The fields of research are deliberately broadly defined, as we invite individuals who will not only integrate into our existing teams, but will also develop new research areas of high scientific and societal merit.
The successful candidates will have good communication skills in English (command of Czech is welcome but not necessary) and will present and publish research results at the international level. We expect the candidates to be able to collaborate both within and between teams. We seek candidates who are motivated to develop an innovative research program, and who have the vision and skills to build and lead a research team. In addition to academic experience, relevant industry experience and ability to attract industry partners is an advantage in some fields of interest.
Fields of interest
Seismotectonics: Analysis and modelling of seismic response to active tectonic processes; analysis of global seismic databases; volcano-seismology; correlation with ground deformation signals (InSAR).
Numerical modelling in seismology: Forward and inverse modelling of seismic wave propagation in 3D laterally inhomogeneous media; numerical modeling of complete seismic wavefields in 3-D structures and analysis of local response, application to earthquake hazard assessment; modelling of seismic source, inverse methods applicable in earthquake seismology and induced seismicity processing, stress pattern retrieval.
Seismic tomographic imaging and 3D modelling of continental lithosphere: Velocity structure of the upper mantle; 3D self-consistent anisotropic models of continental lithosphere.
Numerical modelling of geodynamic processes: Processes of lithosphere deformation on geological timescales at plate boundaries and intraplate domains; lithospheric folding models in context of thermal and mechanical inhomogeneities; modelling of magma ascent, diapirism, volcano-tectonic processes.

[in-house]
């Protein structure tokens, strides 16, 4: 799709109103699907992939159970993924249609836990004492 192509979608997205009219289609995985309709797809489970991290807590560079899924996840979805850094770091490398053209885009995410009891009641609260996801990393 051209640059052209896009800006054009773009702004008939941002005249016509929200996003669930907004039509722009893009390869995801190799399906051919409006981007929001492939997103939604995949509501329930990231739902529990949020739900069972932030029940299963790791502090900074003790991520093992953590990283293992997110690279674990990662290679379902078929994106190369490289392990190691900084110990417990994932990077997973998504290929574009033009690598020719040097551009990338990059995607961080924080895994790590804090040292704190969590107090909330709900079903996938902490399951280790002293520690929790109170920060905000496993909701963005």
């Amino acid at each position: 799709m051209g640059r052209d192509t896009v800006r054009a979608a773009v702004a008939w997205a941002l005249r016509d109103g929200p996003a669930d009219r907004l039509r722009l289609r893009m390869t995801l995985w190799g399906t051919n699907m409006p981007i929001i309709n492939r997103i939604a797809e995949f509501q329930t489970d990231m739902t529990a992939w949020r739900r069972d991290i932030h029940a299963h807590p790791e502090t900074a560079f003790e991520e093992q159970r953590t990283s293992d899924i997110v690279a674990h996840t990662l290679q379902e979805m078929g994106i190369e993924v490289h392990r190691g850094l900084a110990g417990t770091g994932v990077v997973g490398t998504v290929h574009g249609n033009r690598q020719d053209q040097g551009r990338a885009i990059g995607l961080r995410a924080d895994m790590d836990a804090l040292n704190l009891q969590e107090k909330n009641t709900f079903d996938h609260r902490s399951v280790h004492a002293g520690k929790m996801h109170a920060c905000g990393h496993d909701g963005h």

Fault dynamics and modelling: Analysis of fault and fault zone formation in various stress regimes and materials, using numerical and analogue models.
Palaeoclimatology: analysis of geophysical, geological and geochemical proxies for palaeoclimate evolution; numerical modelling including application of General Circulation Models to palaeoclimate.
Earth and planetary surface processes/morphodynamics: modelling of physical sedimentary processes, source to sink; tectonic geomorphology; planetary surface dynamics.
Sedimentary basin analysis and numerical modelling: Tectonic and thermal evolution of basins; sedimentary budgets and routing in basins; 2D to 3D basin modelling; fluid flow and diagenesis in basins; 2D to 3D seismic reflection data analysis.
Analysis and modelling of regional to global gravity and geodetic data: Acquisition, processing, and interpretation of gravity and geodetic data in investigation and monitoring of volcanic and tectonic activity, regional geodynamic studies. Tiltmeter data analysis, analysis of Earth tides and hidden geo-signals related to crustal dynamics.
Geoelectricity and magnetotellurics: Direct and inverse problems in electromagnetic induction; anisotropy of electrical conductivity in the Earth’s crust; regional magnetotelluric profiling.
Geomagnetic field – models and space weather: Regional and global models of geomagnetic field; interaction with space weather; physical processes; geoeffectiveness and space weather forecasting.
The Institute of Geophysics is a public research institution focusing on fundamental research, but also strong in the acquisition of observational data and involved in applied research activities in collaboration with various industry partners. In addition to specific collaboration of individual teams, the Institute is involved at the international level in the large research infrastucture EPOS (European Plate Observing System), coordinating the national consortium CzechGeo/EPOS. More details can be found at our web pages.